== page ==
Scenes From Above with Highliner @carlmarrs
To see more of Carl’s highline views, follow @carlmarrs on Instagram.
“It’s like, ‘Yeah I’m out here balancing on a one-inch-wide [2.5 cm] band of nylon fibers above a great drop, and I feel really good about it. Yeah, I like this. This is good.’” Welcome to the inner-dialogue of Carl Marrs (@carlmarrs), a 23-year-old climber and highliner from Seattle. Highlining is slacklinging – walking on webbing that is fixed to two anchors – but at elevation. “I think it’s cool that as human beings our mind has the power to transform a situation from something dangerous into something exhilarating,” Carl says. But before ever becoming attracted to the adrenaline of great heights, Carl was inspired by the photographs of climbers and highliners he admired.
Carl started climbing with high school friends in 2010 and later discovered a passion for slacklining during a trip with to Yosemite, the site where some believe slacklining was invented. “I’ve slacklined as much as possible since then and don’t see any signs of slowing down,” he says. Through slacklining, Carl has found more than just an athletic challenge with amazing views. He has found belonging in a vibrant community. “The times I’ve spent at highline festivals surrounded by the tribe are the best of my life,” Carl says.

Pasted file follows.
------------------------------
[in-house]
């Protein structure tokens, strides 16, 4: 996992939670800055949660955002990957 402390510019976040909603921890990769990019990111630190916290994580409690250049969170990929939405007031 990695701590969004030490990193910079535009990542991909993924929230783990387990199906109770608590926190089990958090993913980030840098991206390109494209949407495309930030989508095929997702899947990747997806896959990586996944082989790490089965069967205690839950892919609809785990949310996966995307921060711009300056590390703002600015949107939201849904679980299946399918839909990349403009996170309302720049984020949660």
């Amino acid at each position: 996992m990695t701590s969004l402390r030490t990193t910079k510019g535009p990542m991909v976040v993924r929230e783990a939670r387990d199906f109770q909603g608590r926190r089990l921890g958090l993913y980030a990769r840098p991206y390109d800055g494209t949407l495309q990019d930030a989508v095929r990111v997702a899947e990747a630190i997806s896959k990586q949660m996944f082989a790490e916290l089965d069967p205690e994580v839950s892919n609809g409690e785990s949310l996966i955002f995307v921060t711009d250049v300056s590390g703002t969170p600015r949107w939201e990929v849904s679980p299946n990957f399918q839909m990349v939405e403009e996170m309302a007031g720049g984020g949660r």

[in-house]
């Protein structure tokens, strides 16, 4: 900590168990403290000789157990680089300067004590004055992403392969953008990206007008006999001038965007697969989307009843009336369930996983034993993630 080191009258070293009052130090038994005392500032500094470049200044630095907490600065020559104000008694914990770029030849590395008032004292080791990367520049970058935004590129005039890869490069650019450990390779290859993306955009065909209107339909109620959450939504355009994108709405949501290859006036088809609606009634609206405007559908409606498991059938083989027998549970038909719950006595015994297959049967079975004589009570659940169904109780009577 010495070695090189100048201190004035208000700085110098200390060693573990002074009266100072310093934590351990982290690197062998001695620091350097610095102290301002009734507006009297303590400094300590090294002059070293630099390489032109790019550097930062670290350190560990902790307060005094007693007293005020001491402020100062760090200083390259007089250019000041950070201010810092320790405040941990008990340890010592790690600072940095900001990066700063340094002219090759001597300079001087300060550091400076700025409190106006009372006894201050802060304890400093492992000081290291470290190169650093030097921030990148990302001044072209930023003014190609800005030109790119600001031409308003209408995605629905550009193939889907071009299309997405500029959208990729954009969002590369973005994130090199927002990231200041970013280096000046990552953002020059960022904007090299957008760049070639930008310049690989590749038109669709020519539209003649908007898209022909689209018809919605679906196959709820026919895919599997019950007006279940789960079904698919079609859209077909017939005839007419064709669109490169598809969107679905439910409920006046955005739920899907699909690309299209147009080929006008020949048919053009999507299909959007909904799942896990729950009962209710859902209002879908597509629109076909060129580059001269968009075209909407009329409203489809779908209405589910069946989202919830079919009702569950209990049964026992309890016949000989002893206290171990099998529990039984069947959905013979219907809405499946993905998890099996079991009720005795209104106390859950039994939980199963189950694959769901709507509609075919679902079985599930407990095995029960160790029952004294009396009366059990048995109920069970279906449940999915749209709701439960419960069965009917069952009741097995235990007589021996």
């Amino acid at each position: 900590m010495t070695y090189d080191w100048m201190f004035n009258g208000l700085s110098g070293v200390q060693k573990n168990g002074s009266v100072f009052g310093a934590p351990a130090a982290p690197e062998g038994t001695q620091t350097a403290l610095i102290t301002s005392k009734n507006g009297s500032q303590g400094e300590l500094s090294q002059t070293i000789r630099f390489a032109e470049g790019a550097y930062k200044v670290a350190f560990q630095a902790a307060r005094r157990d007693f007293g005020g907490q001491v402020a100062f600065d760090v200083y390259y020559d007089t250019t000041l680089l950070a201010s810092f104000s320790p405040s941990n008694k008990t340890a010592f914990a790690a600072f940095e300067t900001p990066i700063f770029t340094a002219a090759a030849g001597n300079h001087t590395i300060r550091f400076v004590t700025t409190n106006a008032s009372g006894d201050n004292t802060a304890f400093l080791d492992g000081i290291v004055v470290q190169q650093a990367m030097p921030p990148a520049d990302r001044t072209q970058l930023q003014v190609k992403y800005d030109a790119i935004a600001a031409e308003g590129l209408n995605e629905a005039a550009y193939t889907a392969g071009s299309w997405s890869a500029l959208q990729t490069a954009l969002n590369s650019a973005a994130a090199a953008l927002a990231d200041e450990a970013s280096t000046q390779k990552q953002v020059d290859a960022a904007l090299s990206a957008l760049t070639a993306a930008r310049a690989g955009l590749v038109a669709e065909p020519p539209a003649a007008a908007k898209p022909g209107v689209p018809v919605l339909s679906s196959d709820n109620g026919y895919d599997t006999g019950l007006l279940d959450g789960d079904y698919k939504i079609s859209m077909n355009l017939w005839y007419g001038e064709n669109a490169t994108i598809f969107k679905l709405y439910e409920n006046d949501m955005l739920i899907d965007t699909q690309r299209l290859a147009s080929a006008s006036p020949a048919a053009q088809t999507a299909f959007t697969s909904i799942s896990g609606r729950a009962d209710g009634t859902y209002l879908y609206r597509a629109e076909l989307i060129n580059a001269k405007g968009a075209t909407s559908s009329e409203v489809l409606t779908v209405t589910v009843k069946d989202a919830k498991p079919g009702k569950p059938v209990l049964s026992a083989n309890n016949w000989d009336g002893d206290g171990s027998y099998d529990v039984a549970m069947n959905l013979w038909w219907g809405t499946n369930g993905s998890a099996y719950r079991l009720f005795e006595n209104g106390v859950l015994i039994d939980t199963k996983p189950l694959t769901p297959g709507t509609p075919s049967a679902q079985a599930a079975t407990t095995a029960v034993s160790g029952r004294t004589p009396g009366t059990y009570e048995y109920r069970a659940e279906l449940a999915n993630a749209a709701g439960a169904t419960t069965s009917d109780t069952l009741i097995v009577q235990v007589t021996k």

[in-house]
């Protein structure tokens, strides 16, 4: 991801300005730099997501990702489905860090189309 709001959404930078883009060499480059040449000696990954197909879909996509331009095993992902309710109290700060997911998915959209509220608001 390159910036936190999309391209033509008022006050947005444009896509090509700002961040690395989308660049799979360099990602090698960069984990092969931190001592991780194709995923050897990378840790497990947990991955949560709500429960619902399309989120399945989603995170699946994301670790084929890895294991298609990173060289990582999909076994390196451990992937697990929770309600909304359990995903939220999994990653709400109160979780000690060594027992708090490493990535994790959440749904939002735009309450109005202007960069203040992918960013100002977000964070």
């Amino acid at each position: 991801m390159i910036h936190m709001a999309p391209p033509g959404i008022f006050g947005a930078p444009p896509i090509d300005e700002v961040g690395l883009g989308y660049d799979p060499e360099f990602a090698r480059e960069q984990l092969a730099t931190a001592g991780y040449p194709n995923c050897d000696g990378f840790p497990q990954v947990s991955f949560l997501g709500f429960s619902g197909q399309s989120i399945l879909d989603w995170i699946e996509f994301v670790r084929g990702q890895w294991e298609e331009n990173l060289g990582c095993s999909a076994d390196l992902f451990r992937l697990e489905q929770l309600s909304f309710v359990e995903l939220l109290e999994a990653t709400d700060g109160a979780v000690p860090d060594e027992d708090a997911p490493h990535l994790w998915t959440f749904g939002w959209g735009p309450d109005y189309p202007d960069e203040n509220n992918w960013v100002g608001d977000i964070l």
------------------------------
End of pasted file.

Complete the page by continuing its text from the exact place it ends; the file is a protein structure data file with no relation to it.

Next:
While Carl enjoys being out on the ropes with fellow athletes as well as sharing his photographs with a diverse community, he also values the meditative and solitary feeling he gets out in the wilderness. “The best moments come when I’m out in the middle of a highline, comfortably balancing, feeling a light breeze blow by and hearing nothing but the calls of swooping birds echoing through the canyons hundreds of feet below me.”